Storm total at MSP is 17.1″, making it the fifth largest storm on record for the Twin Cities. http://minnesota.publicradio.org/collections/special/columns/updraft/archive/2010/12/storm_update_snowfall_rates_no.shtml

Storm totals were as high as 23″ in Polk County, WI, 21.5″ in New Market and Shakopee, MN, 21″ at Oakdale, MN, and 20″ at Red Wing and Maplewood, MN. http://www.crh.noaa.gov/news/display_cmsstory.php?wfo=mpx&storyid=60336&source=0

Blizzard Warnings remain in effect today from eastern Iowa to the NW suburbs of Chicago and Milwaukee and N Michigan. Winter Storm Warnings are posted for Wisconsin, Illinois, Michigan, parts of Ohio, and the Appalachians from PA to Tennessee. And Winter Weather Advisories are posted all the way into far N Alabama and Georgia! On top of that, freeze and wind chill warnings/advisories are posted for the Deep South all the way into southern Florida, where nighttime lows early this week are going to rival what we saw back in January. Another round of lake effect snow is going to hammer Central and Western New York again this week (though to me the trajectory looks a little more northerly than what occurred last week, which would mean less snow for places like Syracuse). But we’ll see.

Overall, winter is in force in the Eastern US. At the same time, we’re going to break record highs today across SoCal, with widespread mid 80s expected. Amplification…what goes up must come down…strong, deep trough in the East = strong ridge in the West usually. And we are in an extremely amplified pattern.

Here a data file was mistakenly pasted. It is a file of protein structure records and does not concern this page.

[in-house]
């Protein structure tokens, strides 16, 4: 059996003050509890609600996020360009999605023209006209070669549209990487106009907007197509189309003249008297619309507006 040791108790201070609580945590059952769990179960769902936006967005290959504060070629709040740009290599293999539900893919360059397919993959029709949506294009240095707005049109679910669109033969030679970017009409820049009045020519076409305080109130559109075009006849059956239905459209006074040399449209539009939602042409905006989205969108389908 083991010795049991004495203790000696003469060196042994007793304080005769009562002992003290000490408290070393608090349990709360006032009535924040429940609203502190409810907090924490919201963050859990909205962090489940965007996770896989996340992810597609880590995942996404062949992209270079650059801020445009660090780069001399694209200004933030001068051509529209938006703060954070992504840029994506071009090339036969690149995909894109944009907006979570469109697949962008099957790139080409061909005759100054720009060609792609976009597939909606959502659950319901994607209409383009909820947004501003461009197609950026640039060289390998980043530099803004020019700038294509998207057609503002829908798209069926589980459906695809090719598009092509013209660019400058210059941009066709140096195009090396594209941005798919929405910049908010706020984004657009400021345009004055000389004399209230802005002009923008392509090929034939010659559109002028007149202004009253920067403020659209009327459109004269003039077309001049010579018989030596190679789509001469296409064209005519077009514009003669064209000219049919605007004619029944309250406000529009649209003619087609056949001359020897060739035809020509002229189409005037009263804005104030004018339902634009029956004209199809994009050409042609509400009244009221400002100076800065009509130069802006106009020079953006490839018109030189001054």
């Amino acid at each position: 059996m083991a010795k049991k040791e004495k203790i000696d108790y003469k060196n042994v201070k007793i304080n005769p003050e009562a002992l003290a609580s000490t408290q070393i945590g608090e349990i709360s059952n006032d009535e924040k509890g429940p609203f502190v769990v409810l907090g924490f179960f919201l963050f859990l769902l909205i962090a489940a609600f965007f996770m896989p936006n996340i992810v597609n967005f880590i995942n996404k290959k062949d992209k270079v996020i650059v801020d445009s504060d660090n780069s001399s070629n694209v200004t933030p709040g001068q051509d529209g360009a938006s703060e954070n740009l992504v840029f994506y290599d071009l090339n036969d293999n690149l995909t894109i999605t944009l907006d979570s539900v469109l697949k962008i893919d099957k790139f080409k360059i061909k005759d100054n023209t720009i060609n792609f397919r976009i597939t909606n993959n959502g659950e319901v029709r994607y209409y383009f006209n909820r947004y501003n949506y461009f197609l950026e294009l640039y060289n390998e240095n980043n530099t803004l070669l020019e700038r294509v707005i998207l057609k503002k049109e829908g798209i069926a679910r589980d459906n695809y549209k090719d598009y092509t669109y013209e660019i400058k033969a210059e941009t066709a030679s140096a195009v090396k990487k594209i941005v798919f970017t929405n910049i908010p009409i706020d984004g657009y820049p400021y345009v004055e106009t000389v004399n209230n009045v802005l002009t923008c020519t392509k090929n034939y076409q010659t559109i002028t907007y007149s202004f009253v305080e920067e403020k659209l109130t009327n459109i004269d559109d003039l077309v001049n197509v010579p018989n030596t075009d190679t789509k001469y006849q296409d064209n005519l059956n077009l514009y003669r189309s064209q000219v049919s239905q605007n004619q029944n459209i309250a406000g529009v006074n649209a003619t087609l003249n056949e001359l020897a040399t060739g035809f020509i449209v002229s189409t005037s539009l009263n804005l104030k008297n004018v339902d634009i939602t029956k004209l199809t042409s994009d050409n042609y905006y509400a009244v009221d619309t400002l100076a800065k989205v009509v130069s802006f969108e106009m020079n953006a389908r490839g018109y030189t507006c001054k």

What’s to come?

We have a couple systems to watch. With extreme blocking in place, the storm track is going to be pushed further south. The classic, “it’s too cold to snow” pattern for much of the north. One weak wave looks to pass through the southern US Wednesday night-Thursday night. It’s a flat wave though, so I question if other than some nuisance freezing rain or sleet if there will be any real wintry precipitation anywhere with it. It will serve though to reinforce the cold over the East for next weekend.

A more important storm is evident on the European model for the middle of week two (Christmas week). This shows a more amplified storm, which if taken literally, shows a substantial snow chance from the Carolinas to DC. The GFS isn’t showing much other than a cold pattern right now. I am getting somewhat on board for at least the threat of a snow event in the Mid Atlantic next week sometime. The pattern is active later this week with a 140+ kt jet stream pointed right into California. This isn’t too unlike what we saw a lot of last winter in the active El Nino pattern. Whether this is too far north or not, I guess we’ll see, but with a load of blocking in Arctic/Greenland and a load of moisture/energy slamming into the West Coast…that to me suggests someone in the East is in for it at some point. We’ll see

AM Models: Go Inland, Storm!

European Model Forecast for Sunday Morning: http://raleighwx.americanwx.com/models.html
GFS Forecast for Sunday Evening: http://raleighwx.americanwx.com/models.html